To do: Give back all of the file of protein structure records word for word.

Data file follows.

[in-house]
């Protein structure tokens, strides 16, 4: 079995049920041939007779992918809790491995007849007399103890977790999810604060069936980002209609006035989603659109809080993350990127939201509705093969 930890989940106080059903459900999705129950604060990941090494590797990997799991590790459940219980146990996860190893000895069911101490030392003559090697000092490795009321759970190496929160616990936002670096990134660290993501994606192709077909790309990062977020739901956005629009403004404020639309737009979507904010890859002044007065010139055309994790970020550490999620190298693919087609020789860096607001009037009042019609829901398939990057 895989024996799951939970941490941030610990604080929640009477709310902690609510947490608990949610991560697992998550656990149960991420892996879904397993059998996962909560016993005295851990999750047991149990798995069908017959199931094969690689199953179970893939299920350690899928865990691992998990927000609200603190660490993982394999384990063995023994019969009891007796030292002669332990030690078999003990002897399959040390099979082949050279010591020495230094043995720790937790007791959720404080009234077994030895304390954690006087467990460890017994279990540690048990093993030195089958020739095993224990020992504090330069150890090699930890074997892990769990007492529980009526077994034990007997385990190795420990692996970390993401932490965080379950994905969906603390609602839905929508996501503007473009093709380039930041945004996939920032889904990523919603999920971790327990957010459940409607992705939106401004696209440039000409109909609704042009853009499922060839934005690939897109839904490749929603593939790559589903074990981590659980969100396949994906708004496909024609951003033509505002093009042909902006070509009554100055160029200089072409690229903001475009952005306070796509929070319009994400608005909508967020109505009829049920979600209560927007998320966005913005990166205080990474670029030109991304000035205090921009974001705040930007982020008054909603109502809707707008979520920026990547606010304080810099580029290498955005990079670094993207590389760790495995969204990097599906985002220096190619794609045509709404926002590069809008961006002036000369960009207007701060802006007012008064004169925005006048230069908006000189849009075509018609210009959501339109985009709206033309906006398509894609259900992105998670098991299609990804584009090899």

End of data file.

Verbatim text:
[in-house]
């Protein structure tokens, strides 16, 4: 079995049920041939007779992918809790491995007849007399103890977790999810604060069936980002209609006035989603659109809080993350990127939201509705093969 930890989940106080059903459900999705129950604060990941090494590797990997799991590790459940219980146990996860190893000895069911101490030392003559090697000092490795009321759970190496929160616990936002670096990134660290993501994606192709077909790309990062977020739901956005629009403004404020639309737009979507904010890859002044007065010139055309994790970020550490999620190298693919087609020789860096607001009037009042019609829901398939990057 895989024996799951939970941490941030610990604080929640009477709310902690609510947490608990949610991560697992998550656990149960991420892996879904397993059998996962909560016993005295851990999750047991149990798995069908017959199931094969690689199953179970893939299920350690899928865990691992998990927000609200603190660490993982394999384990063995023994019969009891007796030292002669332990030690078999003990002897399959040390099979082949050279010591020495230094043995720790937790007791959720404080009234077994030895304390954690006087467990460890017994279990540690048990093993030195089958020739095993224990020992504090330069150890090699930890074997892990769990007492529980009526077994034990007997385990190795420990692996970390993401932490965080379950994905969906603390609602839905929508996501503007473009093709380039930041945004996939920032889904990523919603999920971790327990957010459940409607992705939106401004696209440039000409109909609704042009853009499922060839934005690939897109839904490749929603593939790559589903074990981590659980969100396949994906708004496909024609951003033509505002093009042909902006070509009554100055160029200089072409690229903001475009952005306070796509929070319009994400608005909508967020109505009829049920979600209560927007998320966005913005990166205080990474670029030109991304000035205090921009974001705040930007982020008054909603109502809707707008979520920026990547606010304080810099580029290498955005990079670094993207590389760790495995969204990097599906985002220096190619794609045509709404926002590069809008961006002036000369960009207007701060802006007012008064004169925005006048230069908006000189849009075509018609210009959501339109985009709206033309906006398509894609259900992105998670098991299609990804584009090899």